We set off. Armed with empty bellies and little else, we found the restaurant Valliers, where we ate Atlantic cod BLTs with fresh local lettuces and hand cut fried potatoes with mayonnaise for dipping. I drank a Lillet, we sat in the sun. I dabbled in French but got nervous and confessed my limitations before they were met. I thought of buying French cigarettes, but didn’t. We walked and saw the Basilica, we opted not to spend the $5 for the entrance fee and instead rounded the corner toward the water. Cirque du Soleil is coming back to town soon—it was started in Montreal—to try out their newest show Totem on their favorite test audience. Their large yellow and blue tent was on a Quai jetting into the St. Lawrence River. We had come on a Tuesday, two days before the city was to be wholly overwhelmed by the Grande Prix, an event that the entire city pauses to celebrate. Walking along the Old Port parks, seeing the beautiful river, appreciating the art and cleanliness, we both easily declared that yes, we could live here.
I received an invitation, just as Ben and I were deciding if a second nap on the grass or a beer on a terrace was the right next step, to visit an old school friend at work. We hopped in a cab and headed to the Technoparc, movie studios just five minutes away. Our friend is a co-creator, co-writer and actor in a television show called Blue Mountain State, which shoots in Montreal each summer. It had been years since we’d seen one another, and would be surreal to see him in this capacity. He introduced us to everyone on set, gave us headphones and director’s chairs to sit in, and prepared for his scene (one that required him to be in just his underpants- he joked that the underpants were hung in his trailer as an official wardrobe for the scene). Ben and I looked at one another, astounded at where we suddenly were and who we were watching in this big production. We were so proud of our friend and his accomplishments and totally amazed at the turn our single day in town had taken.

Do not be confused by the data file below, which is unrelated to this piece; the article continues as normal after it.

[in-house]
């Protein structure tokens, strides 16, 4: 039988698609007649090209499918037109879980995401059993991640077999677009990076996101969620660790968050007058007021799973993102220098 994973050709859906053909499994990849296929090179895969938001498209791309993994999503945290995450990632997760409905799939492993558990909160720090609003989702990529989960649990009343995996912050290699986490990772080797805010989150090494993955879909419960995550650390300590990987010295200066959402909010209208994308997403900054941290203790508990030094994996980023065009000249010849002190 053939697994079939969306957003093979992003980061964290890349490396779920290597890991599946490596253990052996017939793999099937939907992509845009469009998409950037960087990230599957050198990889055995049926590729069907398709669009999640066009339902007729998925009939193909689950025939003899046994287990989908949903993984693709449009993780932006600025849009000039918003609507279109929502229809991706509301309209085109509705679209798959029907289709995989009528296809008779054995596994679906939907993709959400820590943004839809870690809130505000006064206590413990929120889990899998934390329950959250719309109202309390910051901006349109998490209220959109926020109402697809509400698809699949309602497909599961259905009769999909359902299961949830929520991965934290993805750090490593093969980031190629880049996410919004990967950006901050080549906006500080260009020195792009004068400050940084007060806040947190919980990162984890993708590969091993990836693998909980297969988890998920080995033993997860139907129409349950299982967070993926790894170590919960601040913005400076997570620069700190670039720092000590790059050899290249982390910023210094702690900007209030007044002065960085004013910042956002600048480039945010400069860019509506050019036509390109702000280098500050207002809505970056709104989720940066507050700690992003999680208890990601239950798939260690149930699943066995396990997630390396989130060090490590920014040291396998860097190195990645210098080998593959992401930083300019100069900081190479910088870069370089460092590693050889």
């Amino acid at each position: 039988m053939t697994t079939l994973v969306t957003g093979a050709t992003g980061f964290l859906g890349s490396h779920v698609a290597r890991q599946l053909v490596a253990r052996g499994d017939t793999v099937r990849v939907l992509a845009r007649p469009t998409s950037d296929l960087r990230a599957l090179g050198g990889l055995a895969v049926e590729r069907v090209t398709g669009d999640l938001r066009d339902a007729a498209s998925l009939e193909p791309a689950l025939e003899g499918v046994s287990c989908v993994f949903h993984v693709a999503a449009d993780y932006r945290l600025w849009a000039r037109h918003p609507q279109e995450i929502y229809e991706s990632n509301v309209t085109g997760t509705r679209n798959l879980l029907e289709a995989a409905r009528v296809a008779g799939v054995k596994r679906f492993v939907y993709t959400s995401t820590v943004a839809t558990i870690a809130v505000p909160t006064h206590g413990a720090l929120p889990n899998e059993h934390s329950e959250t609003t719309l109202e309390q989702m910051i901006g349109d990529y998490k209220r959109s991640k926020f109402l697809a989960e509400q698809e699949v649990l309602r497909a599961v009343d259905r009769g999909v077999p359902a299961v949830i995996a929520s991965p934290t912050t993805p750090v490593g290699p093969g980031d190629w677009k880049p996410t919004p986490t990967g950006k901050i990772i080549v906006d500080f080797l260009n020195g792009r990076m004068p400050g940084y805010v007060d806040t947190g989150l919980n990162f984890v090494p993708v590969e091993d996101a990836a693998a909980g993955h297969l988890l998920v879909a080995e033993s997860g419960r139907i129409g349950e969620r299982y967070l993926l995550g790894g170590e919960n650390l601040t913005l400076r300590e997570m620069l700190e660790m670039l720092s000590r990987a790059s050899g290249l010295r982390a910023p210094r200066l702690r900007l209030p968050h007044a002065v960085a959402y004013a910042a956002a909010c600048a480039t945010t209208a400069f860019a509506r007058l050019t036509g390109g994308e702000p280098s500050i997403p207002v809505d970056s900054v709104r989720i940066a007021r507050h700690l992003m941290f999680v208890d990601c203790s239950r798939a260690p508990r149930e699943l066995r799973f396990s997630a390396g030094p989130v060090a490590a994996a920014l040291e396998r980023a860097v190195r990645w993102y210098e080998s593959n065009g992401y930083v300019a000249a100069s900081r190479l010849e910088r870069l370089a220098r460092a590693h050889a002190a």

We had another engagement though and had to run off. “Transportation” from the studio drove us home, a rather nice bonus I thought, and we readied for our much anticipated dinner. I have known about Au Pied for so many years, having spent dinners with friends in San Francisco dreaming of taking a gastronomic tour of Montreal together, and this dinner was going to be well played on my part. I wore a very cute but roomy dress, having learned my lesson with fitted clothing at the French Laundry; a serious eater should wear nothing but loose knits. I stand by this bit of advice wholeheartedly. Ben and I hailed a cab, directed him in French (our confidence growing in leaps and bounds), and were off to pig feet paradise.